By David True, General Manager, US, SEQR Mobile Payments
March 2, 2017
Talk of mobile payments has been taking up pixels in the payment press for years, and was creeping into the wider retail conversation even before Apple Pay arrived in October 2014. But in the US, using a mobile phone for in-store shopping is still the exception. Is it any different in the EU? Let’s take a look.
Consumers like to shop and love their phones, and apps are a big reason. But in Europe as in the US, the mobile shopping world is dominated by retailer-agnostic, online-only apps. Amazon leads in the US, and increasingly in Europe. This threat to brand, share, and margin is clear, and retailers in the EU are working to find solutions.
Jaeger is a UK retailer, founded in 1884, who, like many in fashion, has struggled in recent years. Digital is central to turnaround efforts, and in December 2014 they brought in Cathy McCabe from Burberry as their CIO.
Cathy has some clear views about the role of mobile in her vision for Jaeger. Just a month after joining, she made the now-common argument that payments should disappear into commerce, and POS should disappear, freeing floor space for selling and allowing all to be done through the customer’s phone.
Where has McCabe taken Jaeger? In a July 2106 article, she commented
"We've replaced point of sale in all our stores, we've introduced mobile point of sale (MPoS), we've introduced other tools such as digital receipts to help drive different types of engagement with our customer base,"
"We brought the loyalty program in house after it had been outsourced for a number of years – we’re in the process of transforming loyalty. We introduced JaegerInspire [in association with tech startup Proximity Insight] – an in-store tool which gives the store staff more information at their fingertips such as product data and customer engagement and purchase history."
That was a start. Jaeger planned to add new, mobile phone features such as video and reviews to increase customer engagement and future link physical store and digital operations. But no store-specific app, with payments. Not yet.
Did it work? Apparently not quickly enough for its private equity owners, who cut senior management, including McCabe, in December. While Jaeger’s operating losses narrowed, same-store sales fell. But the strategy makes sense-- we saw Amazon launch a version of this idea last month, in a grocery store, with Amazon Go.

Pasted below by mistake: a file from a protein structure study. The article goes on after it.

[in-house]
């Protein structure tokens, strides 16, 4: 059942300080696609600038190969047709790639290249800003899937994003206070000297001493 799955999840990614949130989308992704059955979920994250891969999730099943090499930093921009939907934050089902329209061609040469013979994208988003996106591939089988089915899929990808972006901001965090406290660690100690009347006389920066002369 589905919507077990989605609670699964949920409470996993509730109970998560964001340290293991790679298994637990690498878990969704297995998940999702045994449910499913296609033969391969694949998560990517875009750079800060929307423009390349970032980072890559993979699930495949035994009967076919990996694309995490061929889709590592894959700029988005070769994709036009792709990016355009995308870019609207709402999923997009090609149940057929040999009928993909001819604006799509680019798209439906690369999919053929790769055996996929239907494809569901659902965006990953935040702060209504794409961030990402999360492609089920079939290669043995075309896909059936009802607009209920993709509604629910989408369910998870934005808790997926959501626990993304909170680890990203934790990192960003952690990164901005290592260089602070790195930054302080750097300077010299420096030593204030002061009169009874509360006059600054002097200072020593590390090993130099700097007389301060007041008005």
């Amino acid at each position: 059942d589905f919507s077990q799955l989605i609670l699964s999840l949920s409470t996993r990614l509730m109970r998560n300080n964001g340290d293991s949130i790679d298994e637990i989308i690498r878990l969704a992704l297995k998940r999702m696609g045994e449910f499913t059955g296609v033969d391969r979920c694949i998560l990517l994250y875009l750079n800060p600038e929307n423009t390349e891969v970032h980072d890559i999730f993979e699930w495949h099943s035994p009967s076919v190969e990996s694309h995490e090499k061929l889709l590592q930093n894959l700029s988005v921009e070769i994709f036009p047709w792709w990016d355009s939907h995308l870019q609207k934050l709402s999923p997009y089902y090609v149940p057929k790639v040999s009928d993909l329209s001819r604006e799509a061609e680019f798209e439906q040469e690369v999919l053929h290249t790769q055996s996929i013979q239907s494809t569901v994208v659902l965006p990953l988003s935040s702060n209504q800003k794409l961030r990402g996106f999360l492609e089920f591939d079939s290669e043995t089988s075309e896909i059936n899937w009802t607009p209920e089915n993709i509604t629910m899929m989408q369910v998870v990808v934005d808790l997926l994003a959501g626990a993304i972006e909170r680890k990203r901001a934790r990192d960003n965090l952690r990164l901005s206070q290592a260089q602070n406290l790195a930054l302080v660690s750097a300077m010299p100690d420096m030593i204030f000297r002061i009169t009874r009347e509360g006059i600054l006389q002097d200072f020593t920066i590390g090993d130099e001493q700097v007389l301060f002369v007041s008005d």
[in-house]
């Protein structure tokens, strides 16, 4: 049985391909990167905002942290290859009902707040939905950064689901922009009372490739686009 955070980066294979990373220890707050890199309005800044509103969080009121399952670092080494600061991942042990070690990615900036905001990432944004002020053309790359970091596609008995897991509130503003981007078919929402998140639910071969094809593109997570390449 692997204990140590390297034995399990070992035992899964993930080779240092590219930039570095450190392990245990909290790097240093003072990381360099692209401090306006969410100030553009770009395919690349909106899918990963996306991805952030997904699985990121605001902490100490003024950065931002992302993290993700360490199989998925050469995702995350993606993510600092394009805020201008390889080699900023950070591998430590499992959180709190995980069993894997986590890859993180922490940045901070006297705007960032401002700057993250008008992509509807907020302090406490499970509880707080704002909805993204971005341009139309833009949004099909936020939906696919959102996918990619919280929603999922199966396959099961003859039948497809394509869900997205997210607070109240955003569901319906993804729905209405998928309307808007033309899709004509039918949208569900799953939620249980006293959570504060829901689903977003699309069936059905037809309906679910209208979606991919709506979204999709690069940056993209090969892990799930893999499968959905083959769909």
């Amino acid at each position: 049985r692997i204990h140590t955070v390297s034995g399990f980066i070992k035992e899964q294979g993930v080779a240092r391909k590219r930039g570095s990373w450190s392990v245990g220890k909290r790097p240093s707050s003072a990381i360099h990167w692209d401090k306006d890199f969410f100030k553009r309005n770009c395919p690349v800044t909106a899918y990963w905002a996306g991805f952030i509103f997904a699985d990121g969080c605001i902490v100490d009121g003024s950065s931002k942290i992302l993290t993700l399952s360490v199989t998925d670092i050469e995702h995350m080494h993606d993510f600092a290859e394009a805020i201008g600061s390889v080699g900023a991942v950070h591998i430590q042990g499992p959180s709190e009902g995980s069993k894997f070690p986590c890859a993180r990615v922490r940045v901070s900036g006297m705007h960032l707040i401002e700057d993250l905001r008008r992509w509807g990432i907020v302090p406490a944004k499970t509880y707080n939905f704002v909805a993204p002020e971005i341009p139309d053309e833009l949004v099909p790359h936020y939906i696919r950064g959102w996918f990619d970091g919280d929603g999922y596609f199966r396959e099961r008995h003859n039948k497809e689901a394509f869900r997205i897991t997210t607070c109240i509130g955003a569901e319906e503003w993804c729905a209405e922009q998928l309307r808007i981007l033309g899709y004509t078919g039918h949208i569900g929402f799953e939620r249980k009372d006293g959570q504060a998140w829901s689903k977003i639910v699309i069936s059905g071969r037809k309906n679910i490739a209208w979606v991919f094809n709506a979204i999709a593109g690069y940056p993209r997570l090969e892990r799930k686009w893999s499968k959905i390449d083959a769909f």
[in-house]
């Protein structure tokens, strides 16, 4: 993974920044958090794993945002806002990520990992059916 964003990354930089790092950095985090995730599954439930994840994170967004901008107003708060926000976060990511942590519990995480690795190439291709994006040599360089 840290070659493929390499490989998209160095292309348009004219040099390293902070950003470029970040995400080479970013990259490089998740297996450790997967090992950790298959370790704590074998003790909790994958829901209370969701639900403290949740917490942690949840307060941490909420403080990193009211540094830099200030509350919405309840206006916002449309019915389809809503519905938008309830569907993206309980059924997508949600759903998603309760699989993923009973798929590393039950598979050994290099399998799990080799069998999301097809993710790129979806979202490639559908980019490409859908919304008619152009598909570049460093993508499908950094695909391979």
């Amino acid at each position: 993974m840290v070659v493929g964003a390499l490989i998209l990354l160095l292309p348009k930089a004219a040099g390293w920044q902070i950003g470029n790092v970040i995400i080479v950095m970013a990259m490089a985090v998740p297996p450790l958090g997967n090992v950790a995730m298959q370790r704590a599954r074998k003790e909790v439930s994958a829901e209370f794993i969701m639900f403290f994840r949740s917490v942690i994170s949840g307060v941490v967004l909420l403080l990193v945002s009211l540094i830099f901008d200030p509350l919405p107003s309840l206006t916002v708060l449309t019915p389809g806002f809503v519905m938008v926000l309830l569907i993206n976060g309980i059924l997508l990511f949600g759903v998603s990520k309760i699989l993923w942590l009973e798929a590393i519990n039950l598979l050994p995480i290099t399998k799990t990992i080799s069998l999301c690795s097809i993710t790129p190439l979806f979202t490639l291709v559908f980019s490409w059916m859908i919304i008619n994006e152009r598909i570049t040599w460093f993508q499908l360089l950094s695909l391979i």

Fashion has its own unique challenges. Other areas of retail are driven less by style and more by product mix and convenience, and here mobile can clearly help.
In the Netherlands, where 20% online shopper used their smartphone to place an order in Q3 2016, grocers have taken note, and are using the channel to build loyalty. How? By making it easier to get groceries home. One leading chain, Jumbo, is betting on pickup points, where a customer can stop and pick up the pre-ordered groceries; the other, Albert Heijn, has pickup points but also offers home delivery. Both have apps for ordering and paying.
2016 research indicate grocery shows mobile growth interest in Germany and France, and in both those markets we see grocers looking to implement variations of what is happening in the Netherlands. Lidl, for one, is testing the idea in select German locations.
Outside of verticals where delivery is important, who had done the most to integrate mobile into the shopping experience? A good candidate is FNAC, a French-based chain that is roughly a combination of Best Buy and Barnes and Noble, with a Gallic twist.
FNAC has a mobile app that combines shopping, order tracking, promotions and events, and uses geo-location to display different content when the user is near a FNAC store. As they describe it:
“FNAC is accelerating its mobile development by launching a new version of its iPhone and iPad application. This is a step further in the brand’s omni-channel development, establishing a real link between its Website and its stores thanks to mobile…. It has been rethought entirely to reinvent a new purchase experience: simple, personalized, relational and local.”
How about the omnichannel wallet? The one that bridge physical and digital, with payment built in? Who is leading that effort?
Some are certainly working on it. Last month, in France, three financial institutions (BNP Paribas, Crédit Mutuel, and Oney), a couple of big retailers (Auchan and Carrefour) and a petroleum company (Total) announced they were working with MasterCard to offer a “..unified universal mobile payment solution designed to enhance the customer relationship”.
This effort grew from distinct digital wallet launched by some of those involved; one can infer those wallets were not getting the hoped-for results, which lead the cross-business effort.
Finance folks working on an app? Sound a bit like an MCX remix, built by frenemies. Will their wallet see greater adoption than CurrentC? I’ll be watching.
David True, a payments industry consultant, currently is helping SEQR Payments, a Swedish mobile payments firm, grow in the United States.